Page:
The DC-3 looks like everyone's favourite uncle, somehow. Slightly shabby but friendly in appearance, who would guess that Uncle has a real mean streak? You could even call him homicidal when treated badly. Lose one engine on takeoff and find, perhaps, that your 65 year-old prop feathering system has pooped out, well, your nostalgia passengers are going to get a lot more than they paid for and never mind whatever you think you can do about that!
[Unquote]

You seem to be a bit ambivolent about flying pax in Dax, while loving the beast? I've only 450 hrs P2 on them, and that was 40 years ago, but have enjoyed many of the contributions - yours included.

Guess this is thread-creep, but presume you still exercise the CSUs and check the feathering pumps before take-off ? Remember once having to shut an engine down because the feathering-pump relay stuck closed (ON) during the check. The prop continued to feather and unfeather until we shut the other engine down AND turned the battery master off... But the check did pick up the fault before we got airborne.

Can you imagine doing such a complex procedure on a current jet? The Dak - perhaps the most benign of its era - certainly can bite in various areas, and should always have at least one experienced vintage operator in the cockpit. As a rookie, my own learning curve was fairly steep. For example, I discovered that, if you pick the wrong time to use the deicing boots, it's possible to pick up so much ice that she will not maintain even 3000 ft (empty) at climb power.

But even the latest kit can spring surprises...

Daysleeper
17th Feb 2008, 18:59
It's nice to keep old aircraft flying but I would not like to suffer the sad fate of the firefighters whose ageing ....what about the ancient Mallard amphibian whose wings collapsed shortly after take-off in Flordia a year or so back? All the fare paying passengers aboard were killed along with the crew.

Talent.

This is not about ensuring the ongoing airworthiness of the aircraft in terms of structure or engines, this is about adding highly expensive and impractical items to the airframe, which are pretty much irrelevant when operating 25 minute pleasure flights on nice days at airshows.

moggiee
17th Feb 2008, 21:16
I suspect that what we have here is the usual half-researched, EU scare story nonsense written by semi-comatose journos who can't be bothered to leave the bar long enough to check the facts.

These are the same breed of cretin that told us the EU was going to ban bananas if they were too straight, ban British chocolate because it was not chocolatey enough and ban British sausages (some newspapers actually picked that one up from Yes Minister).

Let's wait and see what ACTUALLY happens - I suspect that the legislation (like that applied to car emissions) can't/won't be applied retrospectively to aeroplanes like the DC3.

Air Antique are trying to flog their classic flight (or were) - maybe this is a convenient excuse for grounding increasingly expensive DC3s.

moggiee
17th Feb 2008, 21:19
Can you imagine doing such a complex procedure on a current jet? .
I can't imagine doing a prop feather drill on ANY jet, of any age! :)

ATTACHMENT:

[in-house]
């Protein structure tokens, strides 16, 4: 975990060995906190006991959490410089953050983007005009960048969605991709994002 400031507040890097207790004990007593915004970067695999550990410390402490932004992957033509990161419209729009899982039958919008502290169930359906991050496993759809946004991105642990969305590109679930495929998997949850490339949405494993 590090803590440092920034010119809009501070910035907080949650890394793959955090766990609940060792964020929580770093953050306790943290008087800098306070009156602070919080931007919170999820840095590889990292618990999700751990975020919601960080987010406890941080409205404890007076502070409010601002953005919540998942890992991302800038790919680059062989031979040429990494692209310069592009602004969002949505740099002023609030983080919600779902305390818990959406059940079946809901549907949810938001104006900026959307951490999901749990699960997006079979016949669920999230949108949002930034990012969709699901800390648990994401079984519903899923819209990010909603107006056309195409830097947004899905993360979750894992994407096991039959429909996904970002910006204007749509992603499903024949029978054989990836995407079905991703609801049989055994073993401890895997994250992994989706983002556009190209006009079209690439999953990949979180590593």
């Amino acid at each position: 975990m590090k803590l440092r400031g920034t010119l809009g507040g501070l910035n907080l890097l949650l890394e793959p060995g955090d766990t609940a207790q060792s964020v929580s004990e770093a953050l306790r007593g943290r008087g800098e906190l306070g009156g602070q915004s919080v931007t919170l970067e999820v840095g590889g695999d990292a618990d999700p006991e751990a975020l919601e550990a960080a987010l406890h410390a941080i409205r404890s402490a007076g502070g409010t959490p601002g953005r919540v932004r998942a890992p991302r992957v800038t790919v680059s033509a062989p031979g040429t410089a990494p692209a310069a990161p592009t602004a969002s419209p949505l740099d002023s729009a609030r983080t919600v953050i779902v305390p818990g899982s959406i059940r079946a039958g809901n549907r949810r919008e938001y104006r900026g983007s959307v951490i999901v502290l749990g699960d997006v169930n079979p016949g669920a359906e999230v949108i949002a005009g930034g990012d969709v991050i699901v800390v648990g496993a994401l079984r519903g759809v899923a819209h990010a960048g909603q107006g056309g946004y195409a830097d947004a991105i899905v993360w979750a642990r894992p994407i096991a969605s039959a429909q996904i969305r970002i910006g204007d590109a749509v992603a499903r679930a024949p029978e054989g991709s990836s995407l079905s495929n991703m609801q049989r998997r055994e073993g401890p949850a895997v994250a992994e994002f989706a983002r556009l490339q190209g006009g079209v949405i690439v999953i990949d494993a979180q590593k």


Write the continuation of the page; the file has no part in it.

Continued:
Atreyu
17th Feb 2008, 21:40
hahahahaha quality line! Maybe you could feather those un-ducted fans that were shoe horned onto an MD-8x a few years back?

Atreyu:ok:

MarkerInbound
17th Feb 2008, 22:16
I never heard but I guessed that a stuck prop feathering relay is what caused the Dutch Dakota crash a few years ago. Can anyone confirm that?

The feather check isn't that complicated, push the button, the RPM goes down, look at the load meters, pull the button back, the RPM comes back up, look at the load meters. You do want to give the button a twist before you start because I have seen the little button come off the threaded rod behind it when it was pulled back out.

chuks
17th Feb 2008, 23:02
I haven't been near a DC-3 since 1981 and I wasn't an expert then. From what I remember, though, the prop feathering system used this ginormous electric motor that must have been designed for some sort of light truck driving an oil pump, all of this improvisation living in the dim and greasy recesses of the gear well, times two. It sure did look agricultural, designed when full-feathering propellers were state-of-the-art along with metal main spars. Too there is that idea of MTBF that makes me prefer new bits to old bits.

I have been lucky to work, for the most part, flying people who had no alternative to that. Air travel in Africa is often non-discretionary shall we say? The idea of flying people who are there just to take a flight seems strange to me, sort of like standing there on the platform with group of train-spotters when I just want to get someplace on the damned thing, not see that it is Engine Number 3486.

That said, I hope this latest fight goes well for those who want to operate the DC-3. If they need someone who still remembers which handle is which back behind my back, I am up for a trip in the right seat, I guess... Nice to think of a machine older than I am!

Chuck Ellsworth
18th Feb 2008, 00:35
I never heard but I guessed that a stuck prop feathering relay is what caused the Dutch Dakota crash a few years ago. Can anyone confirm that?

Yes it seems the feathering relay was stuck and the feathering motor kept cycling in and out of feather.